BALTIMORE—Much of this city's housing stock is more than 50 years old compared with an average of 30 years or more for the rest of the country. In addition, 80 percent of Baltimore's rental units are owned by “mom-and-pop” landlords—those who own fewer than five units.
Nearly half of the renter households with children pay more than 30 percent of their incomes for housing, yet more than four in 10 live in physically inadequate housing, say city officials.
A large number of Baltimore's affordable housing units are being lost as units become substandard or, less commonly, as owners raise rents.
“Affordable housing has been one of my highest priorities,” says Mayor Sheila Dixon. “Two landmark pieces of legislation have been passed under my leadership—the creation of the Affordable Housing Program and the inclusionary housing ordinance.”
To help ease the housing crunch, the City Council in 2006 passed legislation creating a $59.8 million Affordable Housing Program, which dedicates funds for large-scale acquisition and demolition of blighted properties that can then be offered as sites for affordable housing. The program has provided financing to support the development of more than 1,300 units of affordable rental and for-sale housing.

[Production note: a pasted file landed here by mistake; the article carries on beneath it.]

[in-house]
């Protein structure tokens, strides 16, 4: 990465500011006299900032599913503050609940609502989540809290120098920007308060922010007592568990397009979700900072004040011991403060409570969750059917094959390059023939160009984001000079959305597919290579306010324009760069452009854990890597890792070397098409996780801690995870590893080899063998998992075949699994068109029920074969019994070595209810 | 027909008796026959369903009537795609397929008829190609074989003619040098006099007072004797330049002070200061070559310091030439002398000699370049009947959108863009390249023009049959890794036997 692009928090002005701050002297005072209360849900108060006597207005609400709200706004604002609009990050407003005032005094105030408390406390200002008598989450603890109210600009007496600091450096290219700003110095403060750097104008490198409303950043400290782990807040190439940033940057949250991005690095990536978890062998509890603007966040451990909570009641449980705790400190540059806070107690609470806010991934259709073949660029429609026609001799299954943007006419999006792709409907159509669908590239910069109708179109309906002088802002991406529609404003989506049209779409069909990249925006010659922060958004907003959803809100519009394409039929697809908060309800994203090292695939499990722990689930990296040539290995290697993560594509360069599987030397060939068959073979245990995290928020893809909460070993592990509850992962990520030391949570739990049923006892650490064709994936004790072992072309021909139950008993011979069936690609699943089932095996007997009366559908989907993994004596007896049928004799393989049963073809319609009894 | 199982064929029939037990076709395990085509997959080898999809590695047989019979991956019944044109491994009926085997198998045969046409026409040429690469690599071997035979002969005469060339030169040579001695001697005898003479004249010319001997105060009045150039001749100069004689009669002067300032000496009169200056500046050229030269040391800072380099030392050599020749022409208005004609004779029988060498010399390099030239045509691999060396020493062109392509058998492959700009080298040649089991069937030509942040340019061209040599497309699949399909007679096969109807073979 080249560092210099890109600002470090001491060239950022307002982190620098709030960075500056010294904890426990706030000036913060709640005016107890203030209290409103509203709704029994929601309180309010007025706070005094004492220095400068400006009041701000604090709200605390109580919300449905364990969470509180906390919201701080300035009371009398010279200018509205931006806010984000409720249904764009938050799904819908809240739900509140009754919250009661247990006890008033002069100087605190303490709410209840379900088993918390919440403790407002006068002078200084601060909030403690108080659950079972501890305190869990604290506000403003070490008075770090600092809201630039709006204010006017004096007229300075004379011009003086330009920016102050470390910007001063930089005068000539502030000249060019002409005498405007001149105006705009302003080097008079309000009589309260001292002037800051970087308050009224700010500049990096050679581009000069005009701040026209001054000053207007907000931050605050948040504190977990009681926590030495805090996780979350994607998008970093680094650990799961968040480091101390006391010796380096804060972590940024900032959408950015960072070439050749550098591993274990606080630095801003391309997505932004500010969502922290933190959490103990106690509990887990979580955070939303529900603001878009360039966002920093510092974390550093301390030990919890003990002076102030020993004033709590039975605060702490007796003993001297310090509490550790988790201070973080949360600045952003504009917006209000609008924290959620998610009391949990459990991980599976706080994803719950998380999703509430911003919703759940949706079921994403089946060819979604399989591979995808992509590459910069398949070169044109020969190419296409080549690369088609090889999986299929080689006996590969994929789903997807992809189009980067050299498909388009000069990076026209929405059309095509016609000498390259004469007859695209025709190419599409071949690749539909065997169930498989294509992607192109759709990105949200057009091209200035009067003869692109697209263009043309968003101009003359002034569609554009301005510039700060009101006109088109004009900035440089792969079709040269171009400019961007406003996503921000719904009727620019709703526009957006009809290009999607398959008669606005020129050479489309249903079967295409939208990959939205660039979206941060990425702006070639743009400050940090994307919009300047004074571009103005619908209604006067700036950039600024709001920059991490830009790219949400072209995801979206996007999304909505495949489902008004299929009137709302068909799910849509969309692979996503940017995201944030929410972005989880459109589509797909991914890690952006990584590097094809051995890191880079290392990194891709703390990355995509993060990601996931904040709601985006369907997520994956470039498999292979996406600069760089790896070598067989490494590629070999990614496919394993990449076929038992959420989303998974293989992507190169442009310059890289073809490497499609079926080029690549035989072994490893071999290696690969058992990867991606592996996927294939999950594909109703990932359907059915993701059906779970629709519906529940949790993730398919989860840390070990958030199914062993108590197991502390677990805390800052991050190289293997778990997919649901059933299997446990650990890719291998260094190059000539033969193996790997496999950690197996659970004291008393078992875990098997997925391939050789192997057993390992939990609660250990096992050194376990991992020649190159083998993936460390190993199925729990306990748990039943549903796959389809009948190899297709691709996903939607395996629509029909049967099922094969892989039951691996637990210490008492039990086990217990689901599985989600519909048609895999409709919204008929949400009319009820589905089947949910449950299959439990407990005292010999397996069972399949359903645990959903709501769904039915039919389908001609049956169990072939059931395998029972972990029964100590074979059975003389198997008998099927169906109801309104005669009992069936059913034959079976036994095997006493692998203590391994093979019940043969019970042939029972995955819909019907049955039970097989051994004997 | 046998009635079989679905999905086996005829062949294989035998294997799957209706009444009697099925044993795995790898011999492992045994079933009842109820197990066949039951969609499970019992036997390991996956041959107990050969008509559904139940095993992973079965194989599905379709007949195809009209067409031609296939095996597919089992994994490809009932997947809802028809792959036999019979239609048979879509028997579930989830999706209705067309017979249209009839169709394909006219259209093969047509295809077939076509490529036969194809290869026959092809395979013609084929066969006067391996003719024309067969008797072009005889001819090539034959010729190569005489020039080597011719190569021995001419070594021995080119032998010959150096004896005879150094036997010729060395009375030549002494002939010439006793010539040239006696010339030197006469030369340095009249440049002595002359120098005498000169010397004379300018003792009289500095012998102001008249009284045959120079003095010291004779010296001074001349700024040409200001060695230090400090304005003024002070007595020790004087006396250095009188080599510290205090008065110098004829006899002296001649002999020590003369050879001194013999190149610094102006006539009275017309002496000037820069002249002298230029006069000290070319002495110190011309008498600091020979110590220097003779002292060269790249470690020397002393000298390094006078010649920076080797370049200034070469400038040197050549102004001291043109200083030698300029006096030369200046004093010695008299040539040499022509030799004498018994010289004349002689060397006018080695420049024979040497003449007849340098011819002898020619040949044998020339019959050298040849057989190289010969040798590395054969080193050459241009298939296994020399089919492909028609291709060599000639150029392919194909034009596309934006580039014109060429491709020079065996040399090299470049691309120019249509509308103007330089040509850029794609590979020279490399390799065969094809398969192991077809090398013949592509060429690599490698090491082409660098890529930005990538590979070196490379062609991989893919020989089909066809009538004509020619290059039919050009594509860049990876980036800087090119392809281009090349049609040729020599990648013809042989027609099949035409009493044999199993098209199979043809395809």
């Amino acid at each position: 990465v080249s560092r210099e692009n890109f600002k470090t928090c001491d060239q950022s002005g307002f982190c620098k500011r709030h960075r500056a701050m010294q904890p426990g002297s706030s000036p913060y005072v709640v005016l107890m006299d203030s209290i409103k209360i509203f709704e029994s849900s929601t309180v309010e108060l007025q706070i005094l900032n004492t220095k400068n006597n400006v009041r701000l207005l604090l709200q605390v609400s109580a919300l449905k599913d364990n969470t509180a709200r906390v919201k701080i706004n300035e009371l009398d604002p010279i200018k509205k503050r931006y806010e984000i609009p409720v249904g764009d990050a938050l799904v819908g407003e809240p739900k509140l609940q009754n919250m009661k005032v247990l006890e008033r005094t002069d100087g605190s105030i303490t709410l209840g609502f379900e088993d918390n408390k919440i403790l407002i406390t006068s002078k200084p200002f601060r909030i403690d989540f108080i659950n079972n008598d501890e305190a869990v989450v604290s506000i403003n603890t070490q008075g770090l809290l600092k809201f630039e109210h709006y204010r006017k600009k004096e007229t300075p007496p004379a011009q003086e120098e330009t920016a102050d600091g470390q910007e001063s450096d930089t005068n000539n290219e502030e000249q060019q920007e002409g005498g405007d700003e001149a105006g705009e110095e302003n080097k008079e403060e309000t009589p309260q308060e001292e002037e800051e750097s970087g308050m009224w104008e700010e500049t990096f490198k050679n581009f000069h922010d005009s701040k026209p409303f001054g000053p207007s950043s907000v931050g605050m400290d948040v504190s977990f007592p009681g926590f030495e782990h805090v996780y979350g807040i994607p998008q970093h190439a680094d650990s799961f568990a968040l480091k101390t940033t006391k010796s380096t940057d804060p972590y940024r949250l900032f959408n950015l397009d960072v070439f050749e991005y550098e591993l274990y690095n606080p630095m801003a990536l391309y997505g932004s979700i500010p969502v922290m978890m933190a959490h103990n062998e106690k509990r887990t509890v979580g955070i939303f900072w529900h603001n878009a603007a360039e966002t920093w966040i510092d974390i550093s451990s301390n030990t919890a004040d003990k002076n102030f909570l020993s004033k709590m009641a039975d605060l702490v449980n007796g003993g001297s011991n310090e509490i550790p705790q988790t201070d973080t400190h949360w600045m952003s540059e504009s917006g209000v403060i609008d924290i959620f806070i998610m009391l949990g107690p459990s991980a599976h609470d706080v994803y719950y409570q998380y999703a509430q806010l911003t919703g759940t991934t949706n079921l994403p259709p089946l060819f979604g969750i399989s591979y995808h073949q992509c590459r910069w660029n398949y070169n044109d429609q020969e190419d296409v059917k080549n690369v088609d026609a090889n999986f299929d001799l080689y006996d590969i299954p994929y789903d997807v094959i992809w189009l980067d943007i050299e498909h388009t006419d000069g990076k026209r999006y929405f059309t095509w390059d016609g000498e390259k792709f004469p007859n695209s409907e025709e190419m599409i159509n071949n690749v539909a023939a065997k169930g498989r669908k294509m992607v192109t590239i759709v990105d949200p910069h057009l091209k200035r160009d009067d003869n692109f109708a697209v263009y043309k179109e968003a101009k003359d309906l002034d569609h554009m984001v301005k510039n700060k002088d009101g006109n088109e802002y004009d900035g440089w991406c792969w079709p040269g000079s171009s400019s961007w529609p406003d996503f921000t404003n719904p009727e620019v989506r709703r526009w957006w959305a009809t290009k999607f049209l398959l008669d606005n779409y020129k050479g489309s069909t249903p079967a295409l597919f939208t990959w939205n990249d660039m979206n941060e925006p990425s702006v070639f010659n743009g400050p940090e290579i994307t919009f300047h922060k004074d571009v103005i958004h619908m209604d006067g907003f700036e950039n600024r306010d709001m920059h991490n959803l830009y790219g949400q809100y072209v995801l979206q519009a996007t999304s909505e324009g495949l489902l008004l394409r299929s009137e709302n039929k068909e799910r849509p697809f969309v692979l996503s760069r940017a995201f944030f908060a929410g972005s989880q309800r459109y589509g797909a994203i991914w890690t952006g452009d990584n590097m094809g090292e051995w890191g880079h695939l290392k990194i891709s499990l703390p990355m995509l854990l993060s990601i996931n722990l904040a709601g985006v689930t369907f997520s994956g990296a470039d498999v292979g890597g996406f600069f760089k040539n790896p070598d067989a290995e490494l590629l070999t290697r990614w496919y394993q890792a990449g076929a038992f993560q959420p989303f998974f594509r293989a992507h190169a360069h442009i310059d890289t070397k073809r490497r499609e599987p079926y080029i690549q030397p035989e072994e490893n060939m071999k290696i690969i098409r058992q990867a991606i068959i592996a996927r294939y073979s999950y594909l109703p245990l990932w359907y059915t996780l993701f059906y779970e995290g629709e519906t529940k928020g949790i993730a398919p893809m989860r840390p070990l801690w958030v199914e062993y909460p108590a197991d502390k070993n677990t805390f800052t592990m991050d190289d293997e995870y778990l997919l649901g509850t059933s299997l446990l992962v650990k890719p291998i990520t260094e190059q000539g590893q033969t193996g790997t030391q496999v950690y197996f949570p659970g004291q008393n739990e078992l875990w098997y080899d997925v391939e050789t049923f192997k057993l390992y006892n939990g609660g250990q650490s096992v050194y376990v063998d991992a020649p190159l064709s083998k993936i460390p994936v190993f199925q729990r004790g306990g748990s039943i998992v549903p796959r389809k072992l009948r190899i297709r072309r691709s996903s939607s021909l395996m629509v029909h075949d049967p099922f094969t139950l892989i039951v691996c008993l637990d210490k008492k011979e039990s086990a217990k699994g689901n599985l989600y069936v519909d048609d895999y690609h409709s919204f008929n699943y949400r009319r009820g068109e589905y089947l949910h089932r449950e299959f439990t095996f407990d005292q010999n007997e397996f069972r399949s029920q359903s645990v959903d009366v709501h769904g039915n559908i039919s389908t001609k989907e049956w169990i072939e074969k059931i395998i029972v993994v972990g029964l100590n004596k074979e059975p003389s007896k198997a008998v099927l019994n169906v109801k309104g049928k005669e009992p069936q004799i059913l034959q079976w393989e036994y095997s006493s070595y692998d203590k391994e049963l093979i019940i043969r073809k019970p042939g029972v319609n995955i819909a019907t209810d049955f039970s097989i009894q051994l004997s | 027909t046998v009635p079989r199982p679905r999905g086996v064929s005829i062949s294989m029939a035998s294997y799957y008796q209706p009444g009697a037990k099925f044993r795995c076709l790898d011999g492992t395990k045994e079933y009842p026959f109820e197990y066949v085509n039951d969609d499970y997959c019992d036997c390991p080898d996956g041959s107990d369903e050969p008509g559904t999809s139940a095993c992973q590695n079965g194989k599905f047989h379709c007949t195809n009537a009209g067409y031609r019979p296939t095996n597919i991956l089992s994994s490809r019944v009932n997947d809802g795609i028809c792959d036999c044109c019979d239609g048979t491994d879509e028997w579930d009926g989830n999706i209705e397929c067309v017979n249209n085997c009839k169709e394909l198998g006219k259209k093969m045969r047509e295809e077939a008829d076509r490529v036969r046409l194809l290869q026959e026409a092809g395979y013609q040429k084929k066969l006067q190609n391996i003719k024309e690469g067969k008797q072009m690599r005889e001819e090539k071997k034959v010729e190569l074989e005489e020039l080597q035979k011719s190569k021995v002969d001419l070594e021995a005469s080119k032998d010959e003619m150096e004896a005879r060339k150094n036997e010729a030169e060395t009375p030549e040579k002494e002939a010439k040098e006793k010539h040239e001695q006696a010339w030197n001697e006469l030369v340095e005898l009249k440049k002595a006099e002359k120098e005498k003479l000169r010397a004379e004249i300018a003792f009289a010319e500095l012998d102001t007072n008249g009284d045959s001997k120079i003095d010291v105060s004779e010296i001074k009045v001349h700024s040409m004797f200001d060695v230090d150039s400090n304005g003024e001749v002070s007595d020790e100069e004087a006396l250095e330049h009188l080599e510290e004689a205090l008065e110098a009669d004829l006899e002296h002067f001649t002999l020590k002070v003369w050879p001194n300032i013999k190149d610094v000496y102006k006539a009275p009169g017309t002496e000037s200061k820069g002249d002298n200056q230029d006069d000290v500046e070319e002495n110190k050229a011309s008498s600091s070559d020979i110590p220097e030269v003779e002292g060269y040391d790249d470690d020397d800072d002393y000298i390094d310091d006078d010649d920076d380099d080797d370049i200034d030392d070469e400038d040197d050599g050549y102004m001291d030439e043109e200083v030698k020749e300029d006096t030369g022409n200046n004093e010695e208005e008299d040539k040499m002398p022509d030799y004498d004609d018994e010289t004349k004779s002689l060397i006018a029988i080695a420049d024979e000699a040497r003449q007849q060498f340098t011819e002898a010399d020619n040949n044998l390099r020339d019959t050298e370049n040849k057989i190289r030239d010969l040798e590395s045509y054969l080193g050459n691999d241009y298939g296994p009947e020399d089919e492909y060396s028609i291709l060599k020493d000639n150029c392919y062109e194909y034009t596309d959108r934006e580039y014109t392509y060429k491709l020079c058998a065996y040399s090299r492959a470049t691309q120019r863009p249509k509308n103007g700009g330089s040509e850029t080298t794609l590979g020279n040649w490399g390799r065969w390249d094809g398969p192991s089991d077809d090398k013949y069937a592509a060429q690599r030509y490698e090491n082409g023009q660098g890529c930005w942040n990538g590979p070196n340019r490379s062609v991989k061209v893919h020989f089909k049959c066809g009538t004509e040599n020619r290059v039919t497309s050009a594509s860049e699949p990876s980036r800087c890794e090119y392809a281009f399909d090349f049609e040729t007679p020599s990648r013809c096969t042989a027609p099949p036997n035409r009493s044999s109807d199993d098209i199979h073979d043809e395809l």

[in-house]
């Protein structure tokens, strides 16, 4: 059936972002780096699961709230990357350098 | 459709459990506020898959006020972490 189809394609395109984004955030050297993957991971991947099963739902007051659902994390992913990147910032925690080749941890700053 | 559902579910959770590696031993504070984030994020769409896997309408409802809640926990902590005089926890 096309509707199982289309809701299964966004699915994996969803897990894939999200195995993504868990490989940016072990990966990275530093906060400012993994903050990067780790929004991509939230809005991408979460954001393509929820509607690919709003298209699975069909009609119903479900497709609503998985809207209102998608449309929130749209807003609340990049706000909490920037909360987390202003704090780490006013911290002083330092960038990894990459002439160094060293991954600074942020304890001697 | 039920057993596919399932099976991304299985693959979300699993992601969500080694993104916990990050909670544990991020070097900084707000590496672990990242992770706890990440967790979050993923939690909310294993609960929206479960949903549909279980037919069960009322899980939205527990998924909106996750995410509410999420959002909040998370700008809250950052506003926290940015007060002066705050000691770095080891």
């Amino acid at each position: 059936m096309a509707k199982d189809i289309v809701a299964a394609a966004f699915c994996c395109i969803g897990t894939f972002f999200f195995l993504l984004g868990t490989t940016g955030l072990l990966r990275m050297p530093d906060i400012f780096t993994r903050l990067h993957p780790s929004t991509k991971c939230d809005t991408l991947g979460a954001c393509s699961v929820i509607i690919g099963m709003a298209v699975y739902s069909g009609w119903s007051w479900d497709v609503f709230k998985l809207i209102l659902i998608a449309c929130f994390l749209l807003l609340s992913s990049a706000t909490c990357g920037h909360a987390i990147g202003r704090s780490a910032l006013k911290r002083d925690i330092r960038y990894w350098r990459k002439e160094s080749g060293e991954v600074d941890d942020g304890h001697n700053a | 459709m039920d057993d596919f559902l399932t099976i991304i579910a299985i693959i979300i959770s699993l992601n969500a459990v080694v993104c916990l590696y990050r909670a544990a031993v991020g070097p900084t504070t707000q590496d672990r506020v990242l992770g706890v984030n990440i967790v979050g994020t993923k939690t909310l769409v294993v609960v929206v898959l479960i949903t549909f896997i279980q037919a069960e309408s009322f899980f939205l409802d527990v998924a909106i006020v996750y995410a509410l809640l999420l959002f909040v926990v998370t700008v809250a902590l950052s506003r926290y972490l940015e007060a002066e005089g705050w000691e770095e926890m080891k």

Baltimore also has an inclusionary housing ordinance, which calls on certain developments to make a portion of their units affordable.
Dixon adds that she is working to create a land bank authority, a nonprofit quasi-governmental entity that would acquire, maintain, and sell abandoned properties that could be redeveloped for affordable and mixed-income housing.
Baltimore's affordable housing goals include creating 2,175 units of low-income rental housing between 2005 and 2010. Officials say they expect to surpass this goal. Another five-year goal is to assist 2,980 low-income renters become homeowners. The city is expected to fall short of this goal as it anticipates helping about 2,500 families.
The city approved more than $40 million in its fiscal 2009 capital budget to support affordable housing development.